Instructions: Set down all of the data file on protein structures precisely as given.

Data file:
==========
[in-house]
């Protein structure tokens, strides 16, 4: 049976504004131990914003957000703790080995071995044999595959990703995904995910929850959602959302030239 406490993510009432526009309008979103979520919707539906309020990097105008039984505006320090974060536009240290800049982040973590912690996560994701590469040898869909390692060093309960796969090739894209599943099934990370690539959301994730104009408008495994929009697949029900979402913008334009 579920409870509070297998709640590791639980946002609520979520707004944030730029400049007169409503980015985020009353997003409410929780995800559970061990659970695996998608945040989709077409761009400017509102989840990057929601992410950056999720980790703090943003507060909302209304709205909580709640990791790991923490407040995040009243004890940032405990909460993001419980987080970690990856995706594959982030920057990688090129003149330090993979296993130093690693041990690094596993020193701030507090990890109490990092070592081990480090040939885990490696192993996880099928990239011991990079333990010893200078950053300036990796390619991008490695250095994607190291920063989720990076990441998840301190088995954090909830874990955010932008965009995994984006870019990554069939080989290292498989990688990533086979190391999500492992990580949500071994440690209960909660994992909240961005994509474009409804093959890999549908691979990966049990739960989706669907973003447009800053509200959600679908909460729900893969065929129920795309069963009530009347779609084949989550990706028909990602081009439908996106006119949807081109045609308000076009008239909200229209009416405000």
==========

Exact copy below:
[in-house]
């Protein structure tokens, strides 16, 4: 049976504004131990914003957000703790080995071995044999595959990703995904995910929850959602959302030239 406490993510009432526009309008979103979520919707539906309020990097105008039984505006320090974060536009240290800049982040973590912690996560994701590469040898869909390692060093309960796969090739894209599943099934990370690539959301994730104009408008495994929009697949029900979402913008334009 579920409870509070297998709640590791639980946002609520979520707004944030730029400049007169409503980015985020009353997003409410929780995800559970061990659970695996998608945040989709077409761009400017509102989840990057929601992410950056999720980790703090943003507060909302209304709205909580709640990791790991923490407040995040009243004890940032405990909460993001419980987080970690990856995706594959982030920057990688090129003149330090993979296993130093690693041990690094596993020193701030507090990890109490990092070592081990480090040939885990490696192993996880099928990239011991990079333990010893200078950053300036990796390619991008490695250095994607190291920063989720990076990441998840301190088995954090909830874990955010932008965009995994984006870019990554069939080989290292498989990688990533086979190391999500492992990580949500071994440690209960909660994992909240961005994509474009409804093959890999549908691979990966049990739960989706669907973003447009800053509200959600679908909460729900893969065929129920795309069963009530009347779609084949989550990706028909990602081009439908996106006119949807081109045609308000076009008239909200229209009416405000």